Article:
I noticed earlier that LONAP had passed a fantastic milestone just before the weekend – of the ninety nine networks which are plugged into the exchange, more than half of the networks choose to connect to each other via the route-server.
A route-server is a fantastic way for networks to start to peer (swap internet traffic) at Internet Exchanges, and results in instant success after connection.
A network with an open peering policy can connect to the internet exchange, and then get peering with more than half of all the other networks on the exchange by bringing up a single pair of BGP sessions. When a route-server peering is established, a BGP session is setup between your router and LONAP’s route database. LONAP advertise all of the prefixes of the other connected members to you, but the traffic between you and the other members flows between you and your peer directly (it does not need to traverse the route-server.)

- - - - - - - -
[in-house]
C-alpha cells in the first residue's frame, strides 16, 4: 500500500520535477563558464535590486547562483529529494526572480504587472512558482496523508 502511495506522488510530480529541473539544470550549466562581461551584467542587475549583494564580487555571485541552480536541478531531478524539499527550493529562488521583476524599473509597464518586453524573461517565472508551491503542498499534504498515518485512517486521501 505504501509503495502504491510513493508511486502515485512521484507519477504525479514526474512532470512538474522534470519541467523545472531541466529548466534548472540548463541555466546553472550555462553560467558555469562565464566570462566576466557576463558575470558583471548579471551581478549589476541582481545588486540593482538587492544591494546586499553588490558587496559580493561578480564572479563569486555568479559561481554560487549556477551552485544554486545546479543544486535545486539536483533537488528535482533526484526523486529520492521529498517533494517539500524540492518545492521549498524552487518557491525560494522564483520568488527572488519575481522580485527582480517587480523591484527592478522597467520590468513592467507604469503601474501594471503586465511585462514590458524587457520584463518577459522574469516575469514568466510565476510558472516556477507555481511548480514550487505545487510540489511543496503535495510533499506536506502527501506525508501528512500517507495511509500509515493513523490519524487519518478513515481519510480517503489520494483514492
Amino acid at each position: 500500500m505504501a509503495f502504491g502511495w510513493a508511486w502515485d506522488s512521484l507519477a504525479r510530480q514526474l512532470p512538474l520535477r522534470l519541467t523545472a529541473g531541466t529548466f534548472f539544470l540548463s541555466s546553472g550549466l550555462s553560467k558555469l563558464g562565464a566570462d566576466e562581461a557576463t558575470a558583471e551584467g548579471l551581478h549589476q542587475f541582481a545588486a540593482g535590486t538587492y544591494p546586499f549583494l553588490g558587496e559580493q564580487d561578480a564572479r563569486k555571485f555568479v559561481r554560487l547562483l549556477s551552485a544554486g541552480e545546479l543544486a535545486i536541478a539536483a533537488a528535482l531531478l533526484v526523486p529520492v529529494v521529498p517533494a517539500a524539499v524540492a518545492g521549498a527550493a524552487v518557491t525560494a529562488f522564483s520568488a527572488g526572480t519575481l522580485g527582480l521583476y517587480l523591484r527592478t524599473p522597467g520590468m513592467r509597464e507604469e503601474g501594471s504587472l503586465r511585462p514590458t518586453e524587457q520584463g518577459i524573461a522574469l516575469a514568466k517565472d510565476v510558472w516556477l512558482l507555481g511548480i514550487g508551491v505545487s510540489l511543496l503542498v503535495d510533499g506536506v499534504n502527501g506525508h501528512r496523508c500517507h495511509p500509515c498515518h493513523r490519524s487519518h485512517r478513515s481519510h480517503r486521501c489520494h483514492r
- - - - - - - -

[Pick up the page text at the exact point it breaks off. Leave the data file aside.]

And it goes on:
Members do not need to open their network to their own customers at the route servers, they can send special messages to the route-servers to prevent certain networks from seeing prefixes.
Route-servers are not new, but have had a bad reputation for stability for several years. With our colleagues at several other community exchanges, including the LINX, we shared bugs, workarounds, and feature requirements with each other and the main open-source route-server vendors. Eventually, we were able to report considerable improvement in stability last December.
As a result, we at LONAP selected BIRD and OpenBGPd as our route server vendors, and built a support framework to link our configuration with the LONAP configuration system. Since then we have been advocating the route-servers to our members, and the fact that they are now providing a stable stepping-stone to more than half of our peers shows that this effort was worthwhile.
If you would like to start to peer, but need to be assured of instant success and results, then contact LONAP for information about how the route-servers at LONAP can help.